For a while I wondered if winter would ever leave, though the calendar said it had. However, the gorgeous weather of this past week is proof that spring has unmistakably arrived. The sights and sounds outside my window do not lie. The neighborhood children have shed their winter coats and I hear their gleeful laughter as they play in the cul-de-sac. The robin sings a chorus from a branch on Nina’s flowering tree that is beginning to bloom as it has every May for the past seven years. Soon the air will be filled with an overwhelming fragrance so intoxicating it can almost take your breath away.

Nevertheless, intertwined with May’s beauty is a melancholy winter in my heart that I don’t imagine will ever depart. You see, this coming Sunday while I attempt to “celebrate” Mother’s Day and my birthday, it will also be the eighth anniversary of Nina’s death in a car accident. Hard to believe, that it has been that long. Oftentimes it feels like it was only yesterday that our family suffered through that horrendous tragedy, something so horrifically painful it is impossible to describe in words.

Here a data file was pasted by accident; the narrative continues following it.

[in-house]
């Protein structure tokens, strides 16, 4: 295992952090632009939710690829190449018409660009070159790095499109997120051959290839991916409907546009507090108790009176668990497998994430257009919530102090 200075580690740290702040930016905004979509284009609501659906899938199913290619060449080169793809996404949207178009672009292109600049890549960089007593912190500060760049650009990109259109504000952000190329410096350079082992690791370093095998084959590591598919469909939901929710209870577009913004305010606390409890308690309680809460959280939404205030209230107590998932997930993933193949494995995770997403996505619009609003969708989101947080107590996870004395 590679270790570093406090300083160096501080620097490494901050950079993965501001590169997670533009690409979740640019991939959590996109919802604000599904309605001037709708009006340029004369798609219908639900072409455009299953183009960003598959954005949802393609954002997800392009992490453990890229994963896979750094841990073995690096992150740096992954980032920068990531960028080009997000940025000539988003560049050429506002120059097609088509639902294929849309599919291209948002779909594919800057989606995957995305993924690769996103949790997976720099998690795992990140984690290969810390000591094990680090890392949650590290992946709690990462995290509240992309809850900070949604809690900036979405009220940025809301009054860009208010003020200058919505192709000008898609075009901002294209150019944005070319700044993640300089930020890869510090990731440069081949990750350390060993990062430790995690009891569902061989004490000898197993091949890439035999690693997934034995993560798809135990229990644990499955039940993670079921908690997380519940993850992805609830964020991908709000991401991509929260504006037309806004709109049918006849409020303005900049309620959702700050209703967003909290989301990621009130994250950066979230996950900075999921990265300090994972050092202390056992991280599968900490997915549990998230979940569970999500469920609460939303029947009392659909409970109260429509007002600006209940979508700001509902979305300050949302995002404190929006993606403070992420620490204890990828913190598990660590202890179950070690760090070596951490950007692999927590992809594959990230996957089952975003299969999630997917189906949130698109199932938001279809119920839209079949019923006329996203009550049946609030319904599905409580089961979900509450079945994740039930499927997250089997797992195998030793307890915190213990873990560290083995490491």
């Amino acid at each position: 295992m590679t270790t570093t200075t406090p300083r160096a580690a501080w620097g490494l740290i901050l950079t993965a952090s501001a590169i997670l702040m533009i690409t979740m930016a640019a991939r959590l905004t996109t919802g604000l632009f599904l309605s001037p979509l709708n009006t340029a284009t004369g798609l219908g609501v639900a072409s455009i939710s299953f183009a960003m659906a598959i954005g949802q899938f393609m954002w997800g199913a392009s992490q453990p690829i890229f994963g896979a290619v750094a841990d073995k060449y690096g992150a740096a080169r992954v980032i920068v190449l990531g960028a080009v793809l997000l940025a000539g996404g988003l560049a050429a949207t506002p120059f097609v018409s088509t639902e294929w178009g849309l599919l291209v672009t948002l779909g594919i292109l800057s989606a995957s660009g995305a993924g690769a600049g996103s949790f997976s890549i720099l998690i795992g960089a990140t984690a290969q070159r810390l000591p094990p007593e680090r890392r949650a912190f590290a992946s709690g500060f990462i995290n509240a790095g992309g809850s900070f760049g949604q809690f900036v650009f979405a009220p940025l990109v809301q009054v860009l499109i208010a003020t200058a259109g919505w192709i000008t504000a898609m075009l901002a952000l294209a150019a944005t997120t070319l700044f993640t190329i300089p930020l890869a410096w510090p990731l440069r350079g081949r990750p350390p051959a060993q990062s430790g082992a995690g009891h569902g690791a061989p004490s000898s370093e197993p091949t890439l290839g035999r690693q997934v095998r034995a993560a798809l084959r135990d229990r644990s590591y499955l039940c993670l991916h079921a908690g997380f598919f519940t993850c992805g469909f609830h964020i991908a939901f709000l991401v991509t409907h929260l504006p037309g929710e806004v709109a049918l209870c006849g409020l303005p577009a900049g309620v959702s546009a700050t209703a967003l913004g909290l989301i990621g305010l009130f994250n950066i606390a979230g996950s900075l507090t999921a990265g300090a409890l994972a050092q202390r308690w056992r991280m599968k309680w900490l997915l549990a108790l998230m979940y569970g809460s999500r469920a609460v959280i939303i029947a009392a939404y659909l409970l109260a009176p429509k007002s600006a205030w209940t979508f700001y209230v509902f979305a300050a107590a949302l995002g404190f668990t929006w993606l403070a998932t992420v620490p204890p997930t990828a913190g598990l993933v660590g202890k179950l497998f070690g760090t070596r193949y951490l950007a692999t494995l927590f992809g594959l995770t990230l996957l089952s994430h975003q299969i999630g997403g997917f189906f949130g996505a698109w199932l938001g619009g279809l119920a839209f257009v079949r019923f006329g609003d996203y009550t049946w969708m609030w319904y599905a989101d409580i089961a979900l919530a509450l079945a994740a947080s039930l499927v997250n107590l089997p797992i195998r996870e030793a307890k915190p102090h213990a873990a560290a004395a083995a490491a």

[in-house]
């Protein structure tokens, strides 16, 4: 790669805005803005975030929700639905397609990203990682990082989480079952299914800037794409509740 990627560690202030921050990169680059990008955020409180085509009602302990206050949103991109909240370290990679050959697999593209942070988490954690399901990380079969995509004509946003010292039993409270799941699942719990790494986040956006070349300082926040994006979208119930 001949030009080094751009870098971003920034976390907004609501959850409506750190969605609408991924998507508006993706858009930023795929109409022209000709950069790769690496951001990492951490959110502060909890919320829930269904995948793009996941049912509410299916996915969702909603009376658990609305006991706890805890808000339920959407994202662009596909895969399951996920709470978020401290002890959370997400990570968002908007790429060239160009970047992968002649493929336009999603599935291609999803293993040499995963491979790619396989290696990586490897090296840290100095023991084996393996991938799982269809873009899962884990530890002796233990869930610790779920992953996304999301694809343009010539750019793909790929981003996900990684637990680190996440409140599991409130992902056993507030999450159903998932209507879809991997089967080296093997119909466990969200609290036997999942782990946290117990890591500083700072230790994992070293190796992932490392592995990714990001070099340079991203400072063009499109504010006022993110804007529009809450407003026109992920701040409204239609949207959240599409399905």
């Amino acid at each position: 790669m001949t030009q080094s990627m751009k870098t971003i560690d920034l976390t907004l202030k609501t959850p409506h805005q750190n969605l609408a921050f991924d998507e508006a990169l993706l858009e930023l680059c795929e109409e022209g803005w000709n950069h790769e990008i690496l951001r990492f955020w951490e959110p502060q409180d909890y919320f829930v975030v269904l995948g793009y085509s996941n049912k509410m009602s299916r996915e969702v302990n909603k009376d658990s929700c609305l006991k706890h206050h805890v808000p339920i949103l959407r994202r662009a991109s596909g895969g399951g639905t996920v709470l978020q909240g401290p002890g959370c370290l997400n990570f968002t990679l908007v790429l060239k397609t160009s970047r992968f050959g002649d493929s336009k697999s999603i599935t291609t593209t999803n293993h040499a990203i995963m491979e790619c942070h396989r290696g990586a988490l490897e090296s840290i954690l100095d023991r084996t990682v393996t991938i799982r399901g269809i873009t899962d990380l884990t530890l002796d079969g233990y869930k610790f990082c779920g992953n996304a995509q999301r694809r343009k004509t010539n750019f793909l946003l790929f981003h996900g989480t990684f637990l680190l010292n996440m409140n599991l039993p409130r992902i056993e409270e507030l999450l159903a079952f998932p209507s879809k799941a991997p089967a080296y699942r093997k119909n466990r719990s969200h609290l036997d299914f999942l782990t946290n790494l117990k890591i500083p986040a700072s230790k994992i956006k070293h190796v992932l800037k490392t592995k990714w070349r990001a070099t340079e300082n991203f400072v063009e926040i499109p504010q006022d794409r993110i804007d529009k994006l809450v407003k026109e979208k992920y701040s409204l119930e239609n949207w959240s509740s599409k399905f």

Yet, I only need to look at my beautiful daughter’s face in the framed photo in comparison to the present faces of those who were her friends to know that it has most certainly been almost eight years since she left us on Earth. They are no longer high school students fretting about what to wear to the next school dance or wondering what movie to see; her best friend is now engaged and will be married this summer; these same friends are now accountants, teachers, mothers and even one in premed. But the precious young girl in the picture frame, no more a child and not yet an adult, with the braces-laden incomparable smile, is frozen in time, 15 years old forever.

I will shake off this dark mood in the days to come. I will watch as Nina’s tree, planted in her memory by the aunts, uncles and cousins she loved so much, comes to full flower, maybe just in time as a special “hello” present from her on Mother’s Day. I will again remember the blessings of motherhood as I think of my fabulous surviving children Lisa, Amy and Dan, who I am so thankful for every day of my life; my grandsons Jett and Ethan, who never fail to bring a smile to my face; I love them all so much, and, yes—the blessing of Nina. As agonizing as her death has been, loving her and being her mother was worth the pain of losing her. I am thankful for those 15 years, seven months and seventeen days of her life.
Written May 2003


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